Redefining Constituency for Formerly Incarcerated Voters
Forty-eight states do not allow currently incarcerated individuals to vote in local or federal elections. The only exceptions are Maine and Vermont. As a result, the voices of 3 million Americans are unheard—many of which were arrested or incarcerated for nonviolent drug offenses. And with very few avenues for suffrage, those same 3 million Americans have almost no hope for participating in our democracy. The truth is, we don’t just incarcerate prisoners, we strip the freedoms of mothers, fathers, and children.
In many states, prisoners do not recollect their ability to vote, even after they are released. The most recent story is of Crystal Mason, a Texas woman who has been sentenced to five years for voting while on a supervised released. She did not know she was not allowed to vote. Subsequently, she was punished for trying to engage civically. After her hearing, she said, “I don’t think I’ll ever vote again. “Mason’s hopelessness about her inability to take part in a very basic aspect of citizenship should be a heartbreaking revelation for all of us. She cannot affect decisions that will rule education policy in the school her family members attend, how businesses owners are governed, or even, how the arts and community affairs are supported by the city.
By not allowing prisoners to vote, we are setting them up for a cycle of recidivism. These men and women walk out of prison with a mark of shame on their backs. They are unable to find work. They are overwhelmingly stigmatized. Part of beginning the rehabilitating process is giving these men and women power and capital in the communities they will join upon release. Every member of a community should have the chance to make a positive impact on the lives of their neighbors. We need to embody the spirit of a true democracy.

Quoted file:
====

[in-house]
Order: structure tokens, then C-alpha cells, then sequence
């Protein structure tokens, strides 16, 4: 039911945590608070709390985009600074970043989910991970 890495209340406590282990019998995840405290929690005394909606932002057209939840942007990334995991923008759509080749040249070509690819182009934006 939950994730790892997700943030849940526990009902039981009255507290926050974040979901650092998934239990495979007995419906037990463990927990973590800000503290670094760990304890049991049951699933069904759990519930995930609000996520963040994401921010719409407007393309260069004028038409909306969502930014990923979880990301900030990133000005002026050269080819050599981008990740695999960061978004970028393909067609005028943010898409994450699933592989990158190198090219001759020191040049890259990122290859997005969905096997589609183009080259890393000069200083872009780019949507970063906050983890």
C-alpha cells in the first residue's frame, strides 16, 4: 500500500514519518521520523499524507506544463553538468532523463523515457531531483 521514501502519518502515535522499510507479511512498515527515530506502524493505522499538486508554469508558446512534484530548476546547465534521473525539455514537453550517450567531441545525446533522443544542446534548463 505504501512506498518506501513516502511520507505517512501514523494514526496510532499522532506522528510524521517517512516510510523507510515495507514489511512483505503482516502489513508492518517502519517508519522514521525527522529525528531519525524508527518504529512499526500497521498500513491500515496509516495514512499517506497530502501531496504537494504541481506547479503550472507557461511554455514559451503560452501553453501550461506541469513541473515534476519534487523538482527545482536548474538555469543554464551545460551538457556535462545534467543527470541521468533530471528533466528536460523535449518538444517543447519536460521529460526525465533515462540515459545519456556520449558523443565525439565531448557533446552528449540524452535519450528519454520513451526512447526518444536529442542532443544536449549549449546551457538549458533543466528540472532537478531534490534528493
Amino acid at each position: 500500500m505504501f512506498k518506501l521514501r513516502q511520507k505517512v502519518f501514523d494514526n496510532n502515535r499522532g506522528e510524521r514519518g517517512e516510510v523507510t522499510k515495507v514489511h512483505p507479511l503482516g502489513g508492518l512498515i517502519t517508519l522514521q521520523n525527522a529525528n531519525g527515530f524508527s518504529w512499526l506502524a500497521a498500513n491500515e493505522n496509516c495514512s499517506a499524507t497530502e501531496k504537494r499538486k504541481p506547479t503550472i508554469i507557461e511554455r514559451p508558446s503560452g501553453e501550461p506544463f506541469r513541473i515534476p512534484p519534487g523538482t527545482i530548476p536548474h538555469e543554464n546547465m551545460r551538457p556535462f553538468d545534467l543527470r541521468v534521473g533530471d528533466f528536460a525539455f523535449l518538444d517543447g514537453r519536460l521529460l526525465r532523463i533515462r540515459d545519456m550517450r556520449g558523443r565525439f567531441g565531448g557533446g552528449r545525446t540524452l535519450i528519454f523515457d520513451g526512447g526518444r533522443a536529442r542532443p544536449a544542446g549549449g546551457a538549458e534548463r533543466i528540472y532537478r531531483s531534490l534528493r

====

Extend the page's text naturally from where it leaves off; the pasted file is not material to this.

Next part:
The “tough on crime” narrative is pervasive throughout the American political sphere. It has become a label that many politicians embrace, while other politicians try to prove. The idea of being “tough on crime” has led to many Americans being incarcerated and stripped of their rights, due to unfair laws and over policing in their neighborhoods. Elected officials get away with using these people as tools to garner support for their campaigns, sponsors, and causes. They fail to take into account the lives they are affecting and ruining. Yet they then face no repercussions at the ballot box. With 2018 elections shortly on the horizon, Vote Everywhere at Georgia State University is making a priority to educate and empower others to get involved on felon voting rights. We hope you do too.
About the Author
Evan Malbrough is currently a student and Vote Everywhere Ambassador at Georgia State University, where he majors in Public Policy with a focus on Governance and a minor in Cello Performance. In the summer of 2017, Evan became a research fellow for the Department of Defense under the Assistant Secretary of Defense for Readiness. Evan serves as the 2017-2018 president of the Young Democrats of Georgia State University. He also works as a professional Cellist in the Atlanta area.